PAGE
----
Diploskills: Know the Lingo

nonpaper, n.: This doesn’t sound like something that could exist, but it’s a document circulated informally for discussion in a multilateral environment with no identified source or attribution, and that doesn’t represent anyone’s official negotiating position.

no-host, adj.: Some kind of an event, usually a meal, where participants will pay their own way, as opposed to a “hosted” event where the person/organization inviting covers the costs.

OBE (Overtaken by Events), adj.: You were working frantically on a briefing paper or some other project, but then Something Happened to render all your hard work suddenly useless and irrelevant. Your project is OBE.

cable, n.: Once upon a time, many years ago, diplomatic messages were sent using the telegraph system. A whole set of terms related to official messaging rose up in these days of yore and the terminology has stuck around even though the technology has changed. A “cable” is therefore official for-the-record correspondence, as opposed to a regular old email.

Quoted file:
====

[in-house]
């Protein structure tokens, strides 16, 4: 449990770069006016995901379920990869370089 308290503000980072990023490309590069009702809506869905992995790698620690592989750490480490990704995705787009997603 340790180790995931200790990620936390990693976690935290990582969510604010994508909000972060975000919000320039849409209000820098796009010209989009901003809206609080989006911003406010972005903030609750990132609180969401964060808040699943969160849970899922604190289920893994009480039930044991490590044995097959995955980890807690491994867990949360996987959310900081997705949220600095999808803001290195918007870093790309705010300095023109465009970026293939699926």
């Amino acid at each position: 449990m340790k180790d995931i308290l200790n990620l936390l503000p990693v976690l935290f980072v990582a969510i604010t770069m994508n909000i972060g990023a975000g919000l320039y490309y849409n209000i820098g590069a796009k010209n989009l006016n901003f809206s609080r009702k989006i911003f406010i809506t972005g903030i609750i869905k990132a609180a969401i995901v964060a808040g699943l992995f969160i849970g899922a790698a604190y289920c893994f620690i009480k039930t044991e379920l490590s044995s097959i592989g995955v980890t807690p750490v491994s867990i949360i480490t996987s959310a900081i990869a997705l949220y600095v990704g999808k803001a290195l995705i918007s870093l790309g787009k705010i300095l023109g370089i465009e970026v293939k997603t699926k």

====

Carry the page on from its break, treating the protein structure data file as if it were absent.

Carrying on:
reftel, septel, n. or adv.: These are both ways of referring in one cable to information discussed in more detail in another; “reftel” refers to a cable that has already been written, citing the appropriate reference number, while “septel” means the other cable hasn’t been written yet, but keep an eye out for it!

not/not, adv.: Back in the telegraph days cables were all submitted IN ALL CAPS, ALL THE TIME, JUST LIKE THIS. One of the limits of the technology. This made it hard to express emphasis, especially when you really wanted to tell the folks in Washington that whatever they’re thinking is totally and completely wrong. Some clever officer came up with the expression not/not, or NOT/NOT, as it was in the day, for when something is so not it’s worth saying twice. Since the State Department has made it to the 21st century we now have access to lowercase and fonts and bold and italics and other stylistic ways to show emphasis, but this phrase in particular has stuck around.